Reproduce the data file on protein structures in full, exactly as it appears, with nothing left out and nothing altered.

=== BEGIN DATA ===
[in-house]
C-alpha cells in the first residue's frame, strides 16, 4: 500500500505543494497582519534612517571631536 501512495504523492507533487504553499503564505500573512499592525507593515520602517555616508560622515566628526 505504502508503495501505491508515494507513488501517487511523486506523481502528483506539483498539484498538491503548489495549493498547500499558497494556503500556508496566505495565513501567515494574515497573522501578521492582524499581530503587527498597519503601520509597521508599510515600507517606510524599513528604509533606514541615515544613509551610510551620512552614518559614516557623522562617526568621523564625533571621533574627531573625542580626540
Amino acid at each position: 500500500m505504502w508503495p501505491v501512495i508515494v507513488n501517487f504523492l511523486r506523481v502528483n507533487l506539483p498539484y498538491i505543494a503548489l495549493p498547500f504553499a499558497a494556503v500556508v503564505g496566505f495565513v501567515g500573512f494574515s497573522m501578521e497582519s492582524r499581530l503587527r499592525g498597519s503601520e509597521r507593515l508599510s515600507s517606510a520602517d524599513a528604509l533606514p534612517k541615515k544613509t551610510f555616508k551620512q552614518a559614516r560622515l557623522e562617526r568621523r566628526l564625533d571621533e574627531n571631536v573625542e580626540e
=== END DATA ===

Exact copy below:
[in-house]
C-alpha cells in the first residue's frame, strides 16, 4: 500500500505543494497582519534612517571631536 501512495504523492507533487504553499503564505500573512499592525507593515520602517555616508560622515566628526 505504502508503495501505491508515494507513488501517487511523486506523481502528483506539483498539484498538491503548489495549493498547500499558497494556503500556508496566505495565513501567515494574515497573522501578521492582524499581530503587527498597519503601520509597521508599510515600507517606510524599513528604509533606514541615515544613509551610510551620512552614518559614516557623522562617526568621523564625533571621533574627531573625542580626540
Amino acid at each position: 500500500m505504502w508503495p501505491v501512495i508515494v507513488n501517487f504523492l511523486r506523481v502528483n507533487l506539483p498539484y498538491i505543494a503548489l495549493p498547500f504553499a499558497a494556503v500556508v503564505g496566505f495565513v501567515g500573512f494574515s497573522m501578521e497582519s492582524r499581530l503587527r499592525g498597519s503601520e509597521r507593515l508599510s515600507s517606510a520602517d524599513a528604509l533606514p534612517k541615515k544613509t551610510f555616508k551620512q552614518a559614516r560622515l557623522e562617526r568621523r566628526l564625533d571621533e574627531n571631536v573625542e580626540e